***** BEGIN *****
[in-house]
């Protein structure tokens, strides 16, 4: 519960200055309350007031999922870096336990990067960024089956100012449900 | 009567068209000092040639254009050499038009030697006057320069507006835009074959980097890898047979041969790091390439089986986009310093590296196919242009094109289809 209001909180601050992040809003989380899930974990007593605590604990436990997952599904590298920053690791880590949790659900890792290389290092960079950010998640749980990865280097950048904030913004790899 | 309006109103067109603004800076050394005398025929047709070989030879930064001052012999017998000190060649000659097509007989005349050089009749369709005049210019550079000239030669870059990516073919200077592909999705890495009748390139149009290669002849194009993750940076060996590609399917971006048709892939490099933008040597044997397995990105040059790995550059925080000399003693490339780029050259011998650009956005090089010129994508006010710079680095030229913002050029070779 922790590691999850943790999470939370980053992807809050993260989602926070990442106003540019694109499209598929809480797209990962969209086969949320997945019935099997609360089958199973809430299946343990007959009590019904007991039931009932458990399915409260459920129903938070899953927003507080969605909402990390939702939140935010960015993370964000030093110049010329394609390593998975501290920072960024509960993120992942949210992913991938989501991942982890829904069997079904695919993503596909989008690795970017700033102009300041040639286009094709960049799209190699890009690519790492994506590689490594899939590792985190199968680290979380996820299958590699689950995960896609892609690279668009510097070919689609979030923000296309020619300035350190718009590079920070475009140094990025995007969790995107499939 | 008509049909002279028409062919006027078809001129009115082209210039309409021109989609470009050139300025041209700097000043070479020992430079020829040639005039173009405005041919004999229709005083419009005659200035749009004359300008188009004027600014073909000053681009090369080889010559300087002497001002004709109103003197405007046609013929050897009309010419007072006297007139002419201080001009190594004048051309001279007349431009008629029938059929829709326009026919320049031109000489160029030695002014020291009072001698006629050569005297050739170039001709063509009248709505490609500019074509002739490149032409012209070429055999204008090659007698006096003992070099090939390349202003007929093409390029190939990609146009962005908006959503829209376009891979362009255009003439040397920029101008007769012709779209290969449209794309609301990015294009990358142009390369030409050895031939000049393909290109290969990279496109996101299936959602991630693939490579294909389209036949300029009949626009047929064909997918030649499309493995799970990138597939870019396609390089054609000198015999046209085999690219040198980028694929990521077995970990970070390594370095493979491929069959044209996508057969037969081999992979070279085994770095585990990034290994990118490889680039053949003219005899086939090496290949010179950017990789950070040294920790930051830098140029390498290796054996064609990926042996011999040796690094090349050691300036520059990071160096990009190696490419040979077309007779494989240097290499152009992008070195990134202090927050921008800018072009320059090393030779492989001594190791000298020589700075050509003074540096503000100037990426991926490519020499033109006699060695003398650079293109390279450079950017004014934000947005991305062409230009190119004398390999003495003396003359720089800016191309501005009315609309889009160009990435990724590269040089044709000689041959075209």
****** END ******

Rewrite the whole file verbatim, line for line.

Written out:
[in-house]
């Protein structure tokens, strides 16, 4: 519960200055309350007031999922870096336990990067960024089956100012449900 | 009567068209000092040639254009050499038009030697006057320069507006835009074959980097890898047979041969790091390439089986986009310093590296196919242009094109289809 209001909180601050992040809003989380899930974990007593605590604990436990997952599904590298920053690791880590949790659900890792290389290092960079950010998640749980990865280097950048904030913004790899 | 309006109103067109603004800076050394005398025929047709070989030879930064001052012999017998000190060649000659097509007989005349050089009749369709005049210019550079000239030669870059990516073919200077592909999705890495009748390139149009290669002849194009993750940076060996590609399917971006048709892939490099933008040597044997397995990105040059790995550059925080000399003693490339780029050259011998650009956005090089010129994508006010710079680095030229913002050029070779 922790590691999850943790999470939370980053992807809050993260989602926070990442106003540019694109499209598929809480797209990962969209086969949320997945019935099997609360089958199973809430299946343990007959009590019904007991039931009932458990399915409260459920129903938070899953927003507080969605909402990390939702939140935010960015993370964000030093110049010329394609390593998975501290920072960024509960993120992942949210992913991938989501991942982890829904069997079904695919993503596909989008690795970017700033102009300041040639286009094709960049799209190699890009690519790492994506590689490594899939590792985190199968680290979380996820299958590699689950995960896609892609690279668009510097070919689609979030923000296309020619300035350190718009590079920070475009140094990025995007969790995107499939 | 008509049909002279028409062919006027078809001129009115082209210039309409021109989609470009050139300025041209700097000043070479020992430079020829040639005039173009405005041919004999229709005083419009005659200035749009004359300008188009004027600014073909000053681009090369080889010559300087002497001002004709109103003197405007046609013929050897009309010419007072006297007139002419201080001009190594004048051309001279007349431009008629029938059929829709326009026919320049031109000489160029030695002014020291009072001698006629050569005297050739170039001709063509009248709505490609500019074509002739490149032409012209070429055999204008090659007698006096003992070099090939390349202003007929093409390029190939990609146009962005908006959503829209376009891979362009255009003439040397920029101008007769012709779209290969449209794309609301990015294009990358142009390369030409050895031939000049393909290109290969990279496109996101299936959602991630693939490579294909389209036949300029009949626009047929064909997918030649499309493995799970990138597939870019396609390089054609000198015999046209085999690219040198980028694929990521077995970990970070390594370095493979491929069959044209996508057969037969081999992979070279085994770095585990990034290994990118490889680039053949003219005899086939090496290949010179950017990789950070040294920790930051830098140029390498290796054996064609990926042996011999040796690094090349050691300036520059990071160096990009190696490419040979077309007779494989240097290499152009992008070195990134202090927050921008800018072009320059090393030779492989001594190791000298020589700075050509003074540096503000100037990426991926490519020499033109006699060695003398650079293109390279450079950017004014934000947005991305062409230009190119004398390999003495003396003359720089800016191309501005009315609309889009160009990435990724590269040089044709000689041959075209």